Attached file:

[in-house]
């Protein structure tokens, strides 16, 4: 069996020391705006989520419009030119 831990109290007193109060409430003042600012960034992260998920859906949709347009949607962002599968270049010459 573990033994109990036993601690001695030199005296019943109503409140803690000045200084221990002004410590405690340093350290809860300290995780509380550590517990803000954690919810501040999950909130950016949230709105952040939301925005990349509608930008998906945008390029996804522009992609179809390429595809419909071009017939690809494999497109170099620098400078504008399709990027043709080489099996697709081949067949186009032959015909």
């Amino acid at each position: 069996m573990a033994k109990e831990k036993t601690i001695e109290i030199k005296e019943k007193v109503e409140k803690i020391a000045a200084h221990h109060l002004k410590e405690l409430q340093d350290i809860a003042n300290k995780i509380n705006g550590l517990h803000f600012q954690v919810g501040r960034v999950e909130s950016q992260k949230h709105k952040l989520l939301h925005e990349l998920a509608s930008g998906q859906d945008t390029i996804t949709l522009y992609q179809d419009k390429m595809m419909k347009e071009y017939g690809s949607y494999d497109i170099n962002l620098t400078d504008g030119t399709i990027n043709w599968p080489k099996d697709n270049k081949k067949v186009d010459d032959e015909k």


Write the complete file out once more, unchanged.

[in-house]
């Protein structure tokens, strides 16, 4: 069996020391705006989520419009030119 831990109290007193109060409430003042600012960034992260998920859906949709347009949607962002599968270049010459 573990033994109990036993601690001695030199005296019943109503409140803690000045200084221990002004410590405690340093350290809860300290995780509380550590517990803000954690919810501040999950909130950016949230709105952040939301925005990349509608930008998906945008390029996804522009992609179809390429595809419909071009017939690809494999497109170099620098400078504008399709990027043709080489099996697709081949067949186009032959015909």
């Amino acid at each position: 069996m573990a033994k109990e831990k036993t601690i001695e109290i030199k005296e019943k007193v109503e409140k803690i020391a000045a200084h221990h109060l002004k410590e405690l409430q340093d350290i809860a003042n300290k995780i509380n705006g550590l517990h803000f600012q954690v919810g501040r960034v999950e909130s950016q992260k949230h709105k952040l989520l939301h925005e990349l998920a509608s930008g998906q859906d945008t390029i996804t949709l522009y992609q179809d419009k390429m595809m419909k347009e071009y017939g690809s949607y494999d497109i170099n962002l620098t400078d504008g030119t399709i990027n043709w599968p080489k099996d697709n270049k081949k067949v186009d010459d032959e015909k």